You may have spent a lifetime traveling, but have you spent a lifetime traveling by RV? While RVing offers a wealth of experiences and opportunities, it can sometimes be difficult and disastrous for newbies. Understanding common RVing mistakes for beginners can save you embarrassment, money, and trouble. Plus, you’ll have a more fun, relaxing experience.
My family has encountered plenty of problems and learned lessons the hard way, but I don’t regret a single minute of it—other than that time we stopped at a gas station to fix a low tire, got distracted buying a Wiffle ball set, and then took off without fixing the low tire, which blew out a few miles down the road. We can now laugh at those memories and try not to repeat them as we get wiser with each mile, and you will too.
Here are 10 tips to help you avoid the biggest mistakes beginners make when traveling in an RV.
1. Not buying the right rig for you
Your new RV needs to fit with your tow vehicle and your budget, as well as your lifestyle. Some first-time buyers get swayed by flashy amenities and end up buying an RV outside of their budget, while others don’t check their numbers (weights and towing capacities) and end up with a mismatch between their tow vehicle and new trailer. Some new RVers may even be tempted to go as big as possible, only to find it stressful to pull a 30-foot rig with no towing experience.
Start your RV shopping process with a clear vision of what you can tow and afford, and then think realistically about your wants versus your needs. With a little research and skillful shopping, finding the right rig doesn’t have to be difficult.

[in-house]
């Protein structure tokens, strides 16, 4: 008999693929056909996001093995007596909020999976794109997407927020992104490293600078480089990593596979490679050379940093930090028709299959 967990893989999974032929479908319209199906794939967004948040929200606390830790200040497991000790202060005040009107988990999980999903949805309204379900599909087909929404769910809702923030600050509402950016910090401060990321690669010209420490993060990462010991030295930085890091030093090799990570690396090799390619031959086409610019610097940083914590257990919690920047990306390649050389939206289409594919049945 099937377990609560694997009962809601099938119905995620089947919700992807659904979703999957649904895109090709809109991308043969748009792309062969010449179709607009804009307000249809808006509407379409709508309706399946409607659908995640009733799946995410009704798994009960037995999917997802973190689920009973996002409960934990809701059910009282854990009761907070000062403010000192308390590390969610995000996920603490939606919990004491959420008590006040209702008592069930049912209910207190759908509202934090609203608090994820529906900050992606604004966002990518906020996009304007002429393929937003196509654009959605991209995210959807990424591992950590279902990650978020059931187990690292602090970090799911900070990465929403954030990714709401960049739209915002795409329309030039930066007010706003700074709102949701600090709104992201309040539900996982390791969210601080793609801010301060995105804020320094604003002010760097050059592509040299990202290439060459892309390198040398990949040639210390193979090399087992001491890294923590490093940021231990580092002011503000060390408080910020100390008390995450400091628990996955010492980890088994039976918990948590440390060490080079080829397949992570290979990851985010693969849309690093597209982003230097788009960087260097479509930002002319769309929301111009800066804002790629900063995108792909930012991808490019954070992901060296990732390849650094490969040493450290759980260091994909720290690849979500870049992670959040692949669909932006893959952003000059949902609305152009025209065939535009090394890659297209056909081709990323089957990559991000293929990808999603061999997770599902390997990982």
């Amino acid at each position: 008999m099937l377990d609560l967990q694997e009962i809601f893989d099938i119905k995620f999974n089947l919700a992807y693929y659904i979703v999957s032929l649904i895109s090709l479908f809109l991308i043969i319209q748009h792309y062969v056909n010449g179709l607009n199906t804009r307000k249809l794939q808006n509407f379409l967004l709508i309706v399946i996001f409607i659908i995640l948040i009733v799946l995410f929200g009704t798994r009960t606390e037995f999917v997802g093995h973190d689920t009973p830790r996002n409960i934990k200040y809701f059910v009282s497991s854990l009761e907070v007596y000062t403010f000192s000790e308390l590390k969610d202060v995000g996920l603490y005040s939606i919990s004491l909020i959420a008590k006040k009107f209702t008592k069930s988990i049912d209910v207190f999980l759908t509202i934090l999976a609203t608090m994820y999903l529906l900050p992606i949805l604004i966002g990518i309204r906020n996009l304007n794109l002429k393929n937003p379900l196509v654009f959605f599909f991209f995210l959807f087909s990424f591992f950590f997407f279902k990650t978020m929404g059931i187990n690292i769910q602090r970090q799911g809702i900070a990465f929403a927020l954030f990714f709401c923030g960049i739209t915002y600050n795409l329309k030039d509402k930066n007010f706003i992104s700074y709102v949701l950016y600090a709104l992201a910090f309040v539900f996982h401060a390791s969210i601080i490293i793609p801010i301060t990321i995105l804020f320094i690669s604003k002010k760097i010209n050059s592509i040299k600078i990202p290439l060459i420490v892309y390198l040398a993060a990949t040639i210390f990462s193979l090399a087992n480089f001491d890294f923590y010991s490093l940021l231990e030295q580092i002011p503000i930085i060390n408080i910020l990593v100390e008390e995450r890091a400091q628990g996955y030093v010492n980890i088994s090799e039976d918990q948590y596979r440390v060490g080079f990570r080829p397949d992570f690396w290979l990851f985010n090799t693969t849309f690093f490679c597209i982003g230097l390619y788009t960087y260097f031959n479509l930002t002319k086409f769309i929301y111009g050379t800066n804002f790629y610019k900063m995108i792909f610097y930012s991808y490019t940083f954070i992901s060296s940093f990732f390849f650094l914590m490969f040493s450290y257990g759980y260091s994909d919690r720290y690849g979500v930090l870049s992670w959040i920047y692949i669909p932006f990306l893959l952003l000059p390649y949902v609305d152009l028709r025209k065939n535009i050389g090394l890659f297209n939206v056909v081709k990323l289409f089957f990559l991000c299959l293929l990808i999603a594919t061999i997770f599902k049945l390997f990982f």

2. Waiting to book campsites
Unless there’s a huge event in town, you can usually make hotel reservations close to your travel dates and find plenty of choices. With campgrounds, especially in popular RVing destinations, you’ll have fewer options, and parks may book up months in advance. Popular state and national park campgrounds can fill within minutes of reservations opening. Book early to guarantee the best availability.
Keep in mind that while a popular campground might be preferred, you can still have fun in smaller or less-visited parks. I’ve camped at plenty of bare-bones campgrounds that were basically parking lots with hookups, but they put us close to the places we wanted to explore.
3. Being unaware of campground etiquette
If you haven’t camped a lot, you may not be aware of common campground courtesies. While most RVers will forgive a newbie’s mistakes, others will be irritated with you if you get too loud, cut across their campsite, or let your dogs or kids wander onto their pad. If a park official or ranger knocks on your door, use it as a learning opportunity.
4. Relying on campground connectivity
Almost every campground claims to provide free WiFi, but you shouldn’t always believe that. Parks often do their best to supply some level of connectivity, but the experience varies widely and might not meet your expectations if you want to stream media, work remotely, or roadschool from your site.
Even if you can connect to the hotspot from your cell phone, you may not have a good signal. Use a website like Campendium to check crowdsourced reviews of signal strength, and follow these tips to amplify your connectivity.
5. Not calculating campsite length